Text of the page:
Flow cytometric analysis of splenic B cells derived from DL1Δ/ΔCcl19 mice revealed a complete loss of MZ B cells, whereas inactivation of only one DL1 allele resulted in an ∼50% reduction in relative and absolute MZ B cell numbers (Fig. 2, A and B). As expected, inactivation of DL4 in splenic stromal cells using DL4Δ/ΔCcl19 mice had no effect on MZ B cell frequencies (not shown). These mice were analyzed as negative control to ensure that Ccl19-Cre expression does not perturb MZ B cell development. Immunohistological analysis of spleen sections confirmed loss of IgM+ IgD− MZ B cells localizing just adjacent to the laminin+ marginal sinus in DL1Δ/ΔCcl19 but not in control animals (Fig. 2 C).
To exclude a possible contribution of hematopoietic cells that may express Ccl19-Cre, we generated reverse chimeras. CD45.2+ DL1lox/lox, DL1+/ΔCcl19 and DL1Δ/ΔCcl19 mice were lethally irradiated and subsequently reconstituted with CD45.1+ WT BM cells. Reconstitution efficiency 12 wk after transplantation was >85% (unpublished data). DL1+/ΔCcl19 and DL1Δ/ΔCcl19 reverse BM chimeras revealed a dose-dependent reduction of MZ B cell numbers (Fig. 2, D and E). Collectively, these results demonstrate that Ccl19-Cre–expressing splenic stromal cells are the essential DL1+ cells for Notch2 driven MZ B cell development.
To characterize these splenic stromal niche cells, we intercrossed Ccl19-Cre with R26-EYFP and R26RmTmG reporter mice. In these mice, Cre-mediated excision of the lox-stop-lox cassette triggers EYFP or GFP expression only in Ccl19-expressing cells. Initially, R26-EYFP x Ccl19Cre mice were investigated and EYFP expression was predominantly found in a reticular pattern throughout the white pulp of the spleen, including Pdpn+ T zone FRCs (Fig. 3 A), as expected (Chai et al., 2013). Besides confirming Cre-mediated EYFP expression in T zone FRCs, immunohistological analysis of the spleen also identified EYFP expression in three follicular fibroblast populations: follicular DCs (FDCs), MAdCAM-1+ marginal reticular cells (MRCs) below the collagen IV+ subcapsular sinus, and reticular cells of the outer follicle, referred here as B zone reticular cells (BRC; Fig. 3 A and not depicted).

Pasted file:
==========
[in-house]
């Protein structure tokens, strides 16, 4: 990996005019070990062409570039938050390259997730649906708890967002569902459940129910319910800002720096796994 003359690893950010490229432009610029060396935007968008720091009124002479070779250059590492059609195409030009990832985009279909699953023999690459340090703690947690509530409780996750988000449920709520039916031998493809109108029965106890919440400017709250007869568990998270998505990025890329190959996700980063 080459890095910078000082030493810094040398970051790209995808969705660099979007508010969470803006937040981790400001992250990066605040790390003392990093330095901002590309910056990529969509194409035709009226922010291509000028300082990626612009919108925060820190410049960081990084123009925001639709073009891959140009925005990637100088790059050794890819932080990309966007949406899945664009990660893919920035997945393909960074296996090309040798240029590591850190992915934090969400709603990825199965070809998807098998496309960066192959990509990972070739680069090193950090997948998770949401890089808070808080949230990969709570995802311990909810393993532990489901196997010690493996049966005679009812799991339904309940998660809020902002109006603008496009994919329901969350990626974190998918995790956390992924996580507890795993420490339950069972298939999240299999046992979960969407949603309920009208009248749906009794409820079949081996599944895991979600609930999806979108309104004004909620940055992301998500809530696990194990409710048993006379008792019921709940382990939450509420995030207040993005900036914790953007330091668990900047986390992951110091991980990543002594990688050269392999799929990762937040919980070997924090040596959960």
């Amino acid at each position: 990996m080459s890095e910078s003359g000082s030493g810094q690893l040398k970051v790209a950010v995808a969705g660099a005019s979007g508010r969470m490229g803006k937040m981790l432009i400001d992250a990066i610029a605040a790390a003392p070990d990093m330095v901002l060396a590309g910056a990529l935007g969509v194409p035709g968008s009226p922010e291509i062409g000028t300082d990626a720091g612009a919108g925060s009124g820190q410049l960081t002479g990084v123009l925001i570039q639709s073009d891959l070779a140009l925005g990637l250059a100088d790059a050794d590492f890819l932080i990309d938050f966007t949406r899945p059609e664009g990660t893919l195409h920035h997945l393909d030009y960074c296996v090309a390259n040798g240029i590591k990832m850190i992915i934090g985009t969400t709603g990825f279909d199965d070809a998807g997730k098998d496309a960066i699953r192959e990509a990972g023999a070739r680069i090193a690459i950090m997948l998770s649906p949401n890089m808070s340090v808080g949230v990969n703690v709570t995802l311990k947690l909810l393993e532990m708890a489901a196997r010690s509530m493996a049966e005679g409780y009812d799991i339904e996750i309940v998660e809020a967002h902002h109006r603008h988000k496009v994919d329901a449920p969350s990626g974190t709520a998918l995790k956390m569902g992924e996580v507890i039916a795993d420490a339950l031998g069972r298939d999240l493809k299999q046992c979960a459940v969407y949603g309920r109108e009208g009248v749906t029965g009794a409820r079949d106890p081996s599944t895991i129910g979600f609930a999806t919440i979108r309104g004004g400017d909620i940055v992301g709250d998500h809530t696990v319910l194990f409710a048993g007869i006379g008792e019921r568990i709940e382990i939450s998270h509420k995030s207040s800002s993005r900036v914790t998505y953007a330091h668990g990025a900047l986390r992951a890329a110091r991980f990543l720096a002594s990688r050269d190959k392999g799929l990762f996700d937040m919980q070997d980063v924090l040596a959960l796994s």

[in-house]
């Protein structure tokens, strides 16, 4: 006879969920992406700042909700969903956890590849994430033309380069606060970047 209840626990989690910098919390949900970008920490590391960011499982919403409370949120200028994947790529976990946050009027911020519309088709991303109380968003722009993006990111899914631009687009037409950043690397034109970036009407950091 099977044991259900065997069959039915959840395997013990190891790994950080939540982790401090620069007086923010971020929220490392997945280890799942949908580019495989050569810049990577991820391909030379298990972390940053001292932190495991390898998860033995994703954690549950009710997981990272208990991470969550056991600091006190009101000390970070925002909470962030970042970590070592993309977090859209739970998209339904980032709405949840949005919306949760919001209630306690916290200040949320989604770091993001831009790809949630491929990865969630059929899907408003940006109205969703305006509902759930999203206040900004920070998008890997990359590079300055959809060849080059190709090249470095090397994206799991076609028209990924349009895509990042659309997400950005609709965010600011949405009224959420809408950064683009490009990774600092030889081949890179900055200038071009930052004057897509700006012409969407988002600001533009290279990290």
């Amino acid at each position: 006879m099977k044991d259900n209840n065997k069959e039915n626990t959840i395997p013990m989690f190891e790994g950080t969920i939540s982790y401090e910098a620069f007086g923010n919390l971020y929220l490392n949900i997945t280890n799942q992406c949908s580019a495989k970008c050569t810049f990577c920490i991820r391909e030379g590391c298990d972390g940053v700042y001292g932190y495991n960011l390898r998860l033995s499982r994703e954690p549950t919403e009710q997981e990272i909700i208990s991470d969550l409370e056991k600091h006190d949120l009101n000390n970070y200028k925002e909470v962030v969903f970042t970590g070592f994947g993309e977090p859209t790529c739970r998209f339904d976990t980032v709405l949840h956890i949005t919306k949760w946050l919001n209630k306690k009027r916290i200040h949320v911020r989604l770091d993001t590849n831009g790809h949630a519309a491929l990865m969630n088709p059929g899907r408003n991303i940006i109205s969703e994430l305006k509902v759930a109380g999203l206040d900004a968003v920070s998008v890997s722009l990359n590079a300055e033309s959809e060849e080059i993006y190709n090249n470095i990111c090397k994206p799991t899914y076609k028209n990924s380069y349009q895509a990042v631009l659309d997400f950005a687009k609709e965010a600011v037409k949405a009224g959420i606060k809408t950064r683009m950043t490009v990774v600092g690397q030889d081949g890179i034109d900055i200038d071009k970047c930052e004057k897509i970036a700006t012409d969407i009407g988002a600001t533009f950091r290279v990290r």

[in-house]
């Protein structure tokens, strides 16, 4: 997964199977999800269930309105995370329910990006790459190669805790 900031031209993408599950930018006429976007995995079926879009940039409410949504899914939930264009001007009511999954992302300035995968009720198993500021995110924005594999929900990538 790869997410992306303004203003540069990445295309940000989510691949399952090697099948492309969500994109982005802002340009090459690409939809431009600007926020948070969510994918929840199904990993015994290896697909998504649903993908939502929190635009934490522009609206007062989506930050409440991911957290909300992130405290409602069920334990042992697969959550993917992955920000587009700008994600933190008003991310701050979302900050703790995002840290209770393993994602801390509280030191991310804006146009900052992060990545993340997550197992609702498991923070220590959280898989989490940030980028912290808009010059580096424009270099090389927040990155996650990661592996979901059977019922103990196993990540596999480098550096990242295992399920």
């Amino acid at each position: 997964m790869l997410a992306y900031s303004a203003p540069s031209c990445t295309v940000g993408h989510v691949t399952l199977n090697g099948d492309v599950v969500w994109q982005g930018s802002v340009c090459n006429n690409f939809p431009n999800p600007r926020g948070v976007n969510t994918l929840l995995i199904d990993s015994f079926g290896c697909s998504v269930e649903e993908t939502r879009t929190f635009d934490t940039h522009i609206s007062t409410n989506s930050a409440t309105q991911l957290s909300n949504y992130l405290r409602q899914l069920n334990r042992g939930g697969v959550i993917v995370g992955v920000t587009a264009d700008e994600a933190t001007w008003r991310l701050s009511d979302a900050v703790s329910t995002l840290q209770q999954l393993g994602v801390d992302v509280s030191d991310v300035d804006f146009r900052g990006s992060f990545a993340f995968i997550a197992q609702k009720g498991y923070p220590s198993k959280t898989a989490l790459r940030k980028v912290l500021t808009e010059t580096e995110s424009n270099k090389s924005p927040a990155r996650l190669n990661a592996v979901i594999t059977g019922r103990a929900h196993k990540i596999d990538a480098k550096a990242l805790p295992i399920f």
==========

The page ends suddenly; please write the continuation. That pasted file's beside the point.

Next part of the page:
To characterize the various splenic stromal cell populations, an isolation and gating strategy was established that allows the identification of three stromal cell subsets by flow cytometry: Pdpn+CD31− FRC, Pdpn−CD31+ BECs, and Pdpn−CD31− cells (double negative; DN). The gating on GFP+ cells in Ccl19-Cre reporter mice also allows the exclusion of most red pulp fibroblasts. Ccl-19 Cre-triggered GFP expression in another comparable R26RmTmG reporter strain was found in a small subset of splenic stromal cells, with the vast majority of GFP+ cells belonging to T zone FRC and DN cells with the former population being markedly enriched over the nondeleted Tomato-expressing cells (Fig. 3 B; Chai et al., 2013). DN cells are likely to include all three follicular fibroblast subsets (FDCs, MRCs, and BRCs), in addition to most red pulp fibroblasts. Importantly, BECs showed hardly any deletion, which is consistent with histological findings. No GFP expression was observed in hematopoietic cells, including DCs (unpublished data). Comparable results were obtained using the previously used reporter strain, R26EYFP (unpublished data). Ccl19-cre x R26RmTmG were also crossed onto the DL1lox/lox background to investigate DL1 gene deletion in the GFP+ spleen stroma subsets. Five clearly detectable stromal cell populations were sorted based on Tomato (Ccl19-Cre inactive) or GFP (Ccl19-Cre active) expression with DL1 deletion being confined to a subpopulation of GFP+ cells of the FRC and DN type (Fig. 3 C). Although only a partial DL1 deletion could be detected in GFP+ cells, a complete loss of MZ B cells was observed in DL1Δ/ΔCcl19 mice (Fig. 2 A). These results suggest that the Rosa gene locus is more accessible to Cre-mediated deletion compared with the DL1 locus and/or that DL1 is only expressed in a subset of GFP+ FRC or DN cells.